The tradition of Purandaradasa was continued by the dasas of later age. However, there are no second thoughts about the fact that Purandaradasa's works provided stimulus to the music trinity of modern music-Tyagaraja, Muthuswami Dikshitar and Syamasastry.

It is not just Kannada literary works that throw light on the dance and music scene of Karnataka but many Sanskrit works have also done the same though most of them were based upon Bharata's Natyasastra. Another notable work on music is Matanga's Brhaddesi that elaborately deals with the science of music of his times. The word raga was perhaps first used by Matanga Somesvara, son of King Vikramaditya, was no less in contributing to the history of dance and music. Notable for information regarding the regional style of music and dance, Somesvara was rightly called the Sangita Bharata Sastra Visarada.

These various works on dance and music have both nourished the tradition of music and dance and helped the evolution of dance and music Karnataka. It has to be admitted that tradition was dynamic, absorbing influences and new elements willingly resulting in new genres of dance and music.

Another notable feature of these sculptures is the depiction of god in the different forms of dance. For instance, the different forms of dance of Shiva are shown in different poses in the caves of Badami. Again, the beautiful Nataraja of the Badami Cave is a fine example of Chalukyan art where Shiva is dancing Ananda Tandava. Ardhanarisvara is another favourite representation of Shiva. At Aihole too is a lively presentation of dancing Shiva. The Ravanaphadi temple at Aihole has a gigantic panel of Shiva dancing with Saptamatrkas and Parvati. There is also the depiction of Shiva as Gajasura Samhara, protecting Markandeya.

Another god who is widely depicted in sculptures is Mahavishnu, often in one of the forms of his incarnations, Trivikrama, Govardhanagiridhari Narasimha, Kalingamardhana, Arjuna and Krishna are very popular them.

Ganapati, the presiding deity of any auspicious celebrations, is almost always sculpted with dancing Shiva. As Ganapati is most popularly known as Ganadhipathi or as the ruler of Ganas, he is generally accompanied by the dancing Ganas. The most popular representation is in the Hoysalesvara Temple in Halebid, where he is dancing amongst the Ashtadikpalas Goddesses who have been sculpted include Natya Saraswati, Dancing Lakshmi, Mahishamardini, Bhairavi and Durga. The dancing Lakshmi icons are found in Halebid, Nuggehali and Hosaholalu. While Durga's dance movements are fabulously depicted in Haranahalli.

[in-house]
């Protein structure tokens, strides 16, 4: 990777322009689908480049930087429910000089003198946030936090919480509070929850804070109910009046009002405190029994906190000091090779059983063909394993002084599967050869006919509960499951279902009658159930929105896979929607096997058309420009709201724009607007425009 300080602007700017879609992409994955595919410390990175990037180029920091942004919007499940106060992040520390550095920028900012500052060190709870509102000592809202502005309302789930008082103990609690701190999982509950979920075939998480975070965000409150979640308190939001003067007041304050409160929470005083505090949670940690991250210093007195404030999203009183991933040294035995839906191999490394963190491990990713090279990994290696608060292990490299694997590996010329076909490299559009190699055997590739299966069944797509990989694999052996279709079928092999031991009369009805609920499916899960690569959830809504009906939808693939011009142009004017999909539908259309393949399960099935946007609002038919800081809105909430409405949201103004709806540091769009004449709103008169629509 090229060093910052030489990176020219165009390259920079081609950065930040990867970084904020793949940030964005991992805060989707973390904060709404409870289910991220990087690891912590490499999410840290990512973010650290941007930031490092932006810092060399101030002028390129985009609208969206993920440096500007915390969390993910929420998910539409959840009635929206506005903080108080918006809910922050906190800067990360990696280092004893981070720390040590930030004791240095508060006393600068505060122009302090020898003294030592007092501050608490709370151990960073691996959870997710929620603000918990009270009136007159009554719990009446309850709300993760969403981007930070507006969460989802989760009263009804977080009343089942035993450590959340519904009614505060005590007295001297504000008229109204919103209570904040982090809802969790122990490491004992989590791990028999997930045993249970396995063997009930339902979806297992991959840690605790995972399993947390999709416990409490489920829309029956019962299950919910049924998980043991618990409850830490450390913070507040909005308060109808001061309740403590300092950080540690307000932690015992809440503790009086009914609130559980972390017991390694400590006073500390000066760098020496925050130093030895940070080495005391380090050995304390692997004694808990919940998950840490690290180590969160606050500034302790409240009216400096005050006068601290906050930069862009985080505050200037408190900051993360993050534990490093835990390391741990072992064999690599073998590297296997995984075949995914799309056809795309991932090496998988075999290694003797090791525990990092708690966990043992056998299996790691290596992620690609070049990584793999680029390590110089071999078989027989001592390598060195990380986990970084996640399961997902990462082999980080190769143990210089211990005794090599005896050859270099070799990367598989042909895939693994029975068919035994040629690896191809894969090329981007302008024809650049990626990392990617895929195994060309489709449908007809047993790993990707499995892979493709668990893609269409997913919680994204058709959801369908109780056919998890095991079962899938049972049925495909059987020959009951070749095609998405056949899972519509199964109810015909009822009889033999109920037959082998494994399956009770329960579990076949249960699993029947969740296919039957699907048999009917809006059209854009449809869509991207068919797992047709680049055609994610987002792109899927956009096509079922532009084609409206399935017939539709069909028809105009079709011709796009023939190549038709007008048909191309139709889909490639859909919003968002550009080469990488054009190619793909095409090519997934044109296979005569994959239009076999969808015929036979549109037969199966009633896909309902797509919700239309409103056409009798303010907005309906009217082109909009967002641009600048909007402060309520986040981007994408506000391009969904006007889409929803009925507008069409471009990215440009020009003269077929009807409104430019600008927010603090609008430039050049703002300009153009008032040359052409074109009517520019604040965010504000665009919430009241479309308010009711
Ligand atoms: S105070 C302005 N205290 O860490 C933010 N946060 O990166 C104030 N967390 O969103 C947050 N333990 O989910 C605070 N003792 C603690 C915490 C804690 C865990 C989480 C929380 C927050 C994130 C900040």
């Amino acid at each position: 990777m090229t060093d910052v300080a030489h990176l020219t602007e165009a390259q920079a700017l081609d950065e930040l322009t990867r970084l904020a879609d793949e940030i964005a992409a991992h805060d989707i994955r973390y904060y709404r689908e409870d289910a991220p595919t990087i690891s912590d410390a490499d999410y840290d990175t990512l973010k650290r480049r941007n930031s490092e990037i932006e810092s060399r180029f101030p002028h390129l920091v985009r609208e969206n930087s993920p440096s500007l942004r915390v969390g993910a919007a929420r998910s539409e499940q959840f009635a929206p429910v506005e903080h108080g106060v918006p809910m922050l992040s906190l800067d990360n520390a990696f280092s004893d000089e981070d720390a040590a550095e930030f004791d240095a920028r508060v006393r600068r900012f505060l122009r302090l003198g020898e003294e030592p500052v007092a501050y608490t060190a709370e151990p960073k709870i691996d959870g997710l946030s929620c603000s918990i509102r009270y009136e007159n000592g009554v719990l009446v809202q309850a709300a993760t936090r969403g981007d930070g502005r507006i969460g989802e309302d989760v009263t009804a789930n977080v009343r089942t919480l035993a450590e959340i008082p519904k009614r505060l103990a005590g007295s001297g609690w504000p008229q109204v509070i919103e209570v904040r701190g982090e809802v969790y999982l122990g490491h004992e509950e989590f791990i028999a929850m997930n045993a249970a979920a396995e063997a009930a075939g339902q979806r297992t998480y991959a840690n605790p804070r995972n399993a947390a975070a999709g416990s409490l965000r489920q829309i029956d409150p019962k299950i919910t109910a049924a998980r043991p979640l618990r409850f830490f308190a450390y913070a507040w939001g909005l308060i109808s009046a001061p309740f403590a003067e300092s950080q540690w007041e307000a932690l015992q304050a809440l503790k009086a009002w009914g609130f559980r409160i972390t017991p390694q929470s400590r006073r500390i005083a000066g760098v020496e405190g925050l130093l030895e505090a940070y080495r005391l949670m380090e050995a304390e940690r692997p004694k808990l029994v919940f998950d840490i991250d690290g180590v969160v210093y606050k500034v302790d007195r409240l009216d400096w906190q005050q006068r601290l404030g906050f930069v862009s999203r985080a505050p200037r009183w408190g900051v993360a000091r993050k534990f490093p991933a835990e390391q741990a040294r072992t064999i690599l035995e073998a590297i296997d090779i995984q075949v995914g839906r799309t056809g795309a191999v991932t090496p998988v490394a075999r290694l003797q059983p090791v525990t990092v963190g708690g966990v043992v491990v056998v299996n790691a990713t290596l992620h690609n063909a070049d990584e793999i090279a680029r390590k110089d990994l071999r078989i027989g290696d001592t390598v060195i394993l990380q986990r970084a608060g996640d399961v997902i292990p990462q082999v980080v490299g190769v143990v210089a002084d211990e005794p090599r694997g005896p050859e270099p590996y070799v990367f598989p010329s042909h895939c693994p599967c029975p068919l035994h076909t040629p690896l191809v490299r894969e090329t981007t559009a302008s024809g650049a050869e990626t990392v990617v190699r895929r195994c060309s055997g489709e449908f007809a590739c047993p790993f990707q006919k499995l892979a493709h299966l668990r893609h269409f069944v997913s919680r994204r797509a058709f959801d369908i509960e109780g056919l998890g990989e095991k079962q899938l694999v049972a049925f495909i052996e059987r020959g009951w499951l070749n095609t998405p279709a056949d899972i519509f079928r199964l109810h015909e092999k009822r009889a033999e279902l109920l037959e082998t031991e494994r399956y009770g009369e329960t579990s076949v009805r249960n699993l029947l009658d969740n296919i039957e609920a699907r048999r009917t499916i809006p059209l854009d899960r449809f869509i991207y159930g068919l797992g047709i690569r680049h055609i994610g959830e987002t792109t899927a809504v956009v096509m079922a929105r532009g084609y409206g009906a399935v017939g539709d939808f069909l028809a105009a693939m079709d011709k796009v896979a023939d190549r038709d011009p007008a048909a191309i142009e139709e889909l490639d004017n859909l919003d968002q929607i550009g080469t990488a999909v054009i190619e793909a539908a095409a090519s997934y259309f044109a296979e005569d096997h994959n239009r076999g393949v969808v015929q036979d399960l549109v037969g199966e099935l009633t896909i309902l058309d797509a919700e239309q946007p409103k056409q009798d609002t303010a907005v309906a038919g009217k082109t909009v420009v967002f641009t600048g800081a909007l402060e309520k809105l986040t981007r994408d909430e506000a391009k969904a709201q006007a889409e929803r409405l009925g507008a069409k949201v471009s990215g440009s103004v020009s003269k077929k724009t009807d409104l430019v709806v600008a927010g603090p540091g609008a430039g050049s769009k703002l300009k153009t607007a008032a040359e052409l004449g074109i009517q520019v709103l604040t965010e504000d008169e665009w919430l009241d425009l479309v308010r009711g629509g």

Gods and Goddesses are never alone. They are always guarded and so are their abodes. These guarding deities are none other than Dwarapalas, seen in the Vaisnava and Saiva temples, both near the main entrance and also the garbhagriha. The Dwarapalas of various periods like the Early Chalukyan, Later Chalukyan and Hoysala periods are represented with attractive postures and poses. They also add beauty to the door frame. The sculptors have made good use of them to accentuate the look of the temple For instance. Dwarapalas are found in the entrance of the Badami Cave II, As mentioned earlier, sculptures depict dance forms in a very fine manner. Care was also taken to sculpt the various forms of dance that signified the season. For instance, the colourful extravaganza of Holi dance is found in all its glory in almost all the temples of the Vijayanagar period and so is Kolata, the traditional folk dance of Karnataka. It seems like this form of dance gained importance during the Vijayanagar period. The temples in Hampi, Tadapatri, Penukonda and Srisailam offer beautiful examples of this form of dance. So are the dances of fortune teller or a gypsy, most popularly known as Koravanji and the Viragase Nrtya or the sword dance.


Paintings too throw light on the form of art prevalent during their period. The earliest record of painting appears in an inscription of Mangalesa in Cave III at Badami known as Vaisnava Cave, Paintings also show the mastery of artistes over Natyasastra.

Shrungara or the way of dressing and ornaments have a long history and they are inseparable from dance. In fact, Indian classical dancers and actors are untouched by the air of westernisation and modernisation sweeping the country. Every aspect of decoration is influenced by Hindu ideology. Sculptures definitely throw light on these various aspects of decoration. Be it hair style or jewellery or ornaments decorating the ear and nose or Arupya (ornaments decorating neck, shoulder, arm and wrist) or Bandhaniya (waist ornaments, girdles, bands, etc) or Prashkapya (anklets and other foot ornaments), temple sculptures visually represent them well Badami, Ajanta, Nagarjunakonda, Pattadakal, Balligamve, Laukkundi, Kurivatti, Halebid, Belur….. the list can go on.

The same holds good for costumes too, as they play a prime role in highlighting the beauty of any art form. The fact that they are absolutely necessary adds beauty to their importance. Once again, sculptures of different period visually represents the kind of costumes or style in vogue during that period. For instance, the dress of Mahishamardhini of Aihole is a fine example for tight fitting dress and textile design of the early Chalukya times. Hoysala sculptures too demonstrate different types of ensembles.

According to ancient Indian texts on music and dance, musical instruments fall into four categories-Tata (stringed), Susira (wind blow) Ghana (cymbals) and Avanaddha (drums). However, it is the stringed instruments that out-number the other varieties of musical instruments in sculptural representation.

To sum it up, it can only be said that Indian temples are not just places of worship, but historical monuments that speak for the age they were sculpted in and the influences they came under. Sculptures in such temples are, in fact, the only visual representations of the various forms of art, especially dance and music.